Stadium

London Irish play at the Madejski Stadium, in Reading. Madejski is the home of Reading FC and was opened in August 1998. The ground is a 24,161 all-seater capacity stadium, and was the largest used as a regular home ground in the Premiership before Wasps moved to the Ricoh Arena in 2014.

With the exception of the annual London Double Header at Twickenham, all London Irish home matches are generally played at the Madejski. The largest crowd for a London Irish match was for a game against London Wasps on 15 March 2008 during the 2007–08 Guinness Premiership. The crowd of 23,790 was also the highest attendance for a regular season Guinness Premiership match[4] until December 2008.

On 12 March 2016 London Irish played their first home Premiership match away from Madejski (and Twickenham), and also the first-ever Premiership match outside England, when they travelled to the USA to face Saracens at the New York Red Bulls' Red Bull Arena in the New York metropolitan area.[5]

On 15 August 2016, the club announced its intention to return to London and that it was in formal discussions with Hounslow London Borough Council to play at Brentford FC's new stadium.[6] On 10 February 2017, the club confirmed that the Council had approved its application to use the stadium for rugby, effectively allowing them to move into the new stadium from its opening season.[7] This was later confirmed.[8]

London Irish Amateur

London Irish Amateur logo.

The club also hosts London Irish Amateur RFC (a separate legal entity) for non-professionals to allow them to improve in Rugby. The team plays at the location of London Irish's training ground and offices, Hazelwood in Sunbury. Some players such as Justin Bishop and Kieran Campbell have gone through the ranks to play for London Irish professional team.[9]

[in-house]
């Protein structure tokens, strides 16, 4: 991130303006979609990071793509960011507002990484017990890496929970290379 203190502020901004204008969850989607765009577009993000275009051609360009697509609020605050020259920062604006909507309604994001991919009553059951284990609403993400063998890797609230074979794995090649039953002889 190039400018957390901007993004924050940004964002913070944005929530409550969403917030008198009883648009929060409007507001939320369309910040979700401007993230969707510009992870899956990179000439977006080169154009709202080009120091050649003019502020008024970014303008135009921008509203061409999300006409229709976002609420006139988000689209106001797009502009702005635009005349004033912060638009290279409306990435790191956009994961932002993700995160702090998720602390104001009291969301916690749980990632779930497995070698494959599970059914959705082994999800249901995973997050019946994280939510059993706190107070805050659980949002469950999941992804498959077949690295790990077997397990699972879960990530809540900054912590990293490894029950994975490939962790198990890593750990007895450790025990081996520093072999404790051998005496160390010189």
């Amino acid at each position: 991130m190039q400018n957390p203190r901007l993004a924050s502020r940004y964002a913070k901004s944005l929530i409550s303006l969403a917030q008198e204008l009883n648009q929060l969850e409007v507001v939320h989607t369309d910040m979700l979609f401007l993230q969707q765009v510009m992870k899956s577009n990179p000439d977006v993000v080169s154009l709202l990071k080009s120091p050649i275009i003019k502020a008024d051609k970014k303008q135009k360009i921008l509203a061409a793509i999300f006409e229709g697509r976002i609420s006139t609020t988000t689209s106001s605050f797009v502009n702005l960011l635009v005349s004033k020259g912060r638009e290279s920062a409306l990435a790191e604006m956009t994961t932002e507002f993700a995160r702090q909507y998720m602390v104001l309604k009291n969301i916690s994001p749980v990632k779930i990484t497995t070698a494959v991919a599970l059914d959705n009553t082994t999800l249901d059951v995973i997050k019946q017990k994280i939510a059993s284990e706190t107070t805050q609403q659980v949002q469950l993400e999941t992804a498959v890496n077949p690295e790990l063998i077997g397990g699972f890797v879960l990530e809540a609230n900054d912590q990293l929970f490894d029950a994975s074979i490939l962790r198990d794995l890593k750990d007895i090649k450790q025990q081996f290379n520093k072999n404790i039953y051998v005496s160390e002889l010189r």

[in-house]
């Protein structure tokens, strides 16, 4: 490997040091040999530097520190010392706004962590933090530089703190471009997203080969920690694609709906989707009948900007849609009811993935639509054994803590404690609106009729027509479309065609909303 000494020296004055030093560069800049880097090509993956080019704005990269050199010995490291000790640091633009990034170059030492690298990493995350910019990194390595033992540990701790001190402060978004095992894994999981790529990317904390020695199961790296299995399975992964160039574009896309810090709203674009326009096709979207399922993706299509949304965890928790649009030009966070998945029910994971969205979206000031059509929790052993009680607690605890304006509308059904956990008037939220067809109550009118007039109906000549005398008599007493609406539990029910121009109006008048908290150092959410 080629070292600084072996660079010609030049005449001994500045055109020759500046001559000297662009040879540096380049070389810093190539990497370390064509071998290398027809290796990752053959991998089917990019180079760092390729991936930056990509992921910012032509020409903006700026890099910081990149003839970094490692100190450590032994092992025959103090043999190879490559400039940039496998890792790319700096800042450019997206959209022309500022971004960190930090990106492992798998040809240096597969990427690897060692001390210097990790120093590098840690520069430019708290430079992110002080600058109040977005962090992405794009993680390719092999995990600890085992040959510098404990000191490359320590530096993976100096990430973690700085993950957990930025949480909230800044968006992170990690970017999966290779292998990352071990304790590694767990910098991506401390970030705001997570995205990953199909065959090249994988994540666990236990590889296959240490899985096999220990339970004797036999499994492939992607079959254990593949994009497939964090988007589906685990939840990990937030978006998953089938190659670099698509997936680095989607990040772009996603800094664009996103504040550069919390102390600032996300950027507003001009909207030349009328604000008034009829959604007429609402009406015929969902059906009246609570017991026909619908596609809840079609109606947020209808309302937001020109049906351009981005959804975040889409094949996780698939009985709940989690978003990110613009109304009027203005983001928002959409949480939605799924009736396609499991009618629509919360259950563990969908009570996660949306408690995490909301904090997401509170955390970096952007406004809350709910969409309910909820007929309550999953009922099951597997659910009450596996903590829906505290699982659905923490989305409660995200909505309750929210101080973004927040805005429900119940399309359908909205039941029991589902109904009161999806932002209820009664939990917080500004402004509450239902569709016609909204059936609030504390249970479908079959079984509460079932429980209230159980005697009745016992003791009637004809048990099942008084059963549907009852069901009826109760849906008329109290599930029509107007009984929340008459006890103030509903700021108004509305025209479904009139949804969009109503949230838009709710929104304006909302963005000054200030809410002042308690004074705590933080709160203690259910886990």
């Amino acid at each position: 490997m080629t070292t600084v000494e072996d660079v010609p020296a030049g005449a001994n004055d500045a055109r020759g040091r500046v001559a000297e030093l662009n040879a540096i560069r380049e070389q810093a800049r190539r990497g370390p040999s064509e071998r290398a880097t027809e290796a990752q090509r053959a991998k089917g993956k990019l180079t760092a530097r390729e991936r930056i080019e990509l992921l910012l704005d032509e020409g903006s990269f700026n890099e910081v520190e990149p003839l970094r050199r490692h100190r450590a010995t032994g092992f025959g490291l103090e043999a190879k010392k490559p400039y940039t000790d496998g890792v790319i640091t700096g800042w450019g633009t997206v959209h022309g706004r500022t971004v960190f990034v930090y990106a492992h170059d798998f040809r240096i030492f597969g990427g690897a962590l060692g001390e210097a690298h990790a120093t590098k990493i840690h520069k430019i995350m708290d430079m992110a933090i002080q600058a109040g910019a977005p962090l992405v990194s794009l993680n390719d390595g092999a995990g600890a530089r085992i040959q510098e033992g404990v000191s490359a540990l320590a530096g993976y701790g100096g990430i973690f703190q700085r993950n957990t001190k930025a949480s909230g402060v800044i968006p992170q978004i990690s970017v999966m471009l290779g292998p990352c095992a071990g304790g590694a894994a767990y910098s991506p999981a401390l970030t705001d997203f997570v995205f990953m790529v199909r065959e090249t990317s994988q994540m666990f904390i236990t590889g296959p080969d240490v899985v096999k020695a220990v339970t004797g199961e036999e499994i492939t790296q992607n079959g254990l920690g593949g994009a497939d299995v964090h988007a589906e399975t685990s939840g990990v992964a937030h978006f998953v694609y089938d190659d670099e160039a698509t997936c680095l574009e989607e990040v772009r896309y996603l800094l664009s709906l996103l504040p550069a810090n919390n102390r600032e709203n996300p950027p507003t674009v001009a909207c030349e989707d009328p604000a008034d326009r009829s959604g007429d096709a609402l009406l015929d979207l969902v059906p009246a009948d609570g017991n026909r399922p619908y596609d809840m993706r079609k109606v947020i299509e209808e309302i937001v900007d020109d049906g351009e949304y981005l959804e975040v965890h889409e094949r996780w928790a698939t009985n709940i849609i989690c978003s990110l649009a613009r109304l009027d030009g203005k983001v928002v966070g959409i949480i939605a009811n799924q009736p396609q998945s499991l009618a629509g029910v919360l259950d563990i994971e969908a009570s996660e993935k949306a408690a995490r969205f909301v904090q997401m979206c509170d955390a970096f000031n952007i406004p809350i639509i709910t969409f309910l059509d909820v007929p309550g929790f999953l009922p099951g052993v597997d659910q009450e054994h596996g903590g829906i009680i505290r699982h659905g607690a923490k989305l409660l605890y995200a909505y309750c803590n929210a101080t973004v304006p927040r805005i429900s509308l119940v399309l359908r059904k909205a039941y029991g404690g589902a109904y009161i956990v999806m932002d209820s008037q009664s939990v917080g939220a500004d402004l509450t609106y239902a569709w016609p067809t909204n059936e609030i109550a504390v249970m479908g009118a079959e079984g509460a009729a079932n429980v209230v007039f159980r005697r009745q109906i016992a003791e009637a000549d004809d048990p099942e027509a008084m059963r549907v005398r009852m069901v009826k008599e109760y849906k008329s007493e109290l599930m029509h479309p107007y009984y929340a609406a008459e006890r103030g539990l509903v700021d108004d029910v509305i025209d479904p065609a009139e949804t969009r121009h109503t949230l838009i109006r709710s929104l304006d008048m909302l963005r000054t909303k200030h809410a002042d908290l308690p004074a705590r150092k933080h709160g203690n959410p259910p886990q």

Digger

Digger

Digger is an Irish Wolfhound and official mascot of London Irish. He has an important job in providing support to the Club.

On 30 May 2003 Digger won the "Best Mascot" award in Premiership Rugby at the Premier Rugby Marketing Awards.[10]

On 23 April 2006, Digger ran the London Marathon raising money for Spinal Research. He finished the marathon in a time of 6 hours 39 minutes 31 seconds.[11]

Colleagues

Digger was joined by his cousin, Duggie, from the 2006–07 season. Much taller and much slower, Duggie has proved popular with younger children attending matchdays. As well as the mascot characters, there is also a real Irish Wolfhound, Mr Doyle, who also attends the home games. Before Mr Doyle, his Great Uncle, Jumbo, attended home games before Jumbo retired and eventually died.

Current kit

The kit is currently supplied by BLK. The 2018-19 kits celebrates 120 years of Exiles by continuing the traditional dark green colour and retro collar design reintroduced last year. "Exiles from 1898" is also inscribed on the inside back collar and the London Irish emblem is on the left chest. The jersey also features an orange narrow striped design across the jersey.